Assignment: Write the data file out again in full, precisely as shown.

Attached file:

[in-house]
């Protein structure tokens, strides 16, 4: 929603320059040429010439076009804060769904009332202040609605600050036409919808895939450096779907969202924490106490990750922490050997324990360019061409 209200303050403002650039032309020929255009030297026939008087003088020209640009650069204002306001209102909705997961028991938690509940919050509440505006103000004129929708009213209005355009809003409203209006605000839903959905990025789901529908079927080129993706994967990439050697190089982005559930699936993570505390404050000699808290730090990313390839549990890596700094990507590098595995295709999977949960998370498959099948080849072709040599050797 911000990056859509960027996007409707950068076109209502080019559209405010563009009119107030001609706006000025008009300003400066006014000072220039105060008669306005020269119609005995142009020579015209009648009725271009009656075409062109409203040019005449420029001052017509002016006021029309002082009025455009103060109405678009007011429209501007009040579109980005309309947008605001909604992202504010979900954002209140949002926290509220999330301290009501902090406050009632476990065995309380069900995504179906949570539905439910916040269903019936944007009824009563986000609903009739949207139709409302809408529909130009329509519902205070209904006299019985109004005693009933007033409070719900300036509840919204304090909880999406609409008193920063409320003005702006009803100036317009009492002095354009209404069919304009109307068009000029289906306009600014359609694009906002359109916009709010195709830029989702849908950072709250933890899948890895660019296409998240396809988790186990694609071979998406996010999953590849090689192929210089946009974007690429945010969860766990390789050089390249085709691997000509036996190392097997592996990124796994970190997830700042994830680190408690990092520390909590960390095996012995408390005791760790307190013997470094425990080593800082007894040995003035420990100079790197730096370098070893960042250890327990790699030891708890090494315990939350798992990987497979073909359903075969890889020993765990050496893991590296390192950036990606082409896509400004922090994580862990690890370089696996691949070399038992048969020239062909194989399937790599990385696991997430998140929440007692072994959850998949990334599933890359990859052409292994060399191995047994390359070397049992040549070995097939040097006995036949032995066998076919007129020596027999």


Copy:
[in-house]
């Protein structure tokens, strides 16, 4: 929603320059040429010439076009804060769904009332202040609605600050036409919808895939450096779907969202924490106490990750922490050997324990360019061409 209200303050403002650039032309020929255009030297026939008087003088020209640009650069204002306001209102909705997961028991938690509940919050509440505006103000004129929708009213209005355009809003409203209006605000839903959905990025789901529908079927080129993706994967990439050697190089982005559930699936993570505390404050000699808290730090990313390839549990890596700094990507590098595995295709999977949960998370498959099948080849072709040599050797 911000990056859509960027996007409707950068076109209502080019559209405010563009009119107030001609706006000025008009300003400066006014000072220039105060008669306005020269119609005995142009020579015209009648009725271009009656075409062109409203040019005449420029001052017509002016006021029309002082009025455009103060109405678009007011429209501007009040579109980005309309947008605001909604992202504010979900954002209140949002926290509220999330301290009501902090406050009632476990065995309380069900995504179906949570539905439910916040269903019936944007009824009563986000609903009739949207139709409302809408529909130009329509519902205070209904006299019985109004005693009933007033409070719900300036509840919204304090909880999406609409008193920063409320003005702006009803100036317009009492002095354009209404069919304009109307068009000029289906306009600014359609694009906002359109916009709010195709830029989702849908950072709250933890899948890895660019296409998240396809988790186990694609071979998406996010999953590849090689192929210089946009974007690429945010969860766990390789050089390249085709691997000509036996190392097997592996990124796994970190997830700042994830680190408690990092520390909590960390095996012995408390005791760790307190013997470094425990080593800082007894040995003035420990100079790197730096370098070893960042250890327990790699030891708890090494315990939350798992990987497979073909359903075969890889020993765990050496893991590296390192950036990606082409896509400004922090994580862990690890370089696996691949070399038992048969020239062909194989399937790599990385696991997430998140929440007692072994959850998949990334599933890359990859052409292994060399191995047994390359070397049992040549070995097939040097006995036949032995066998076919007129020596027999």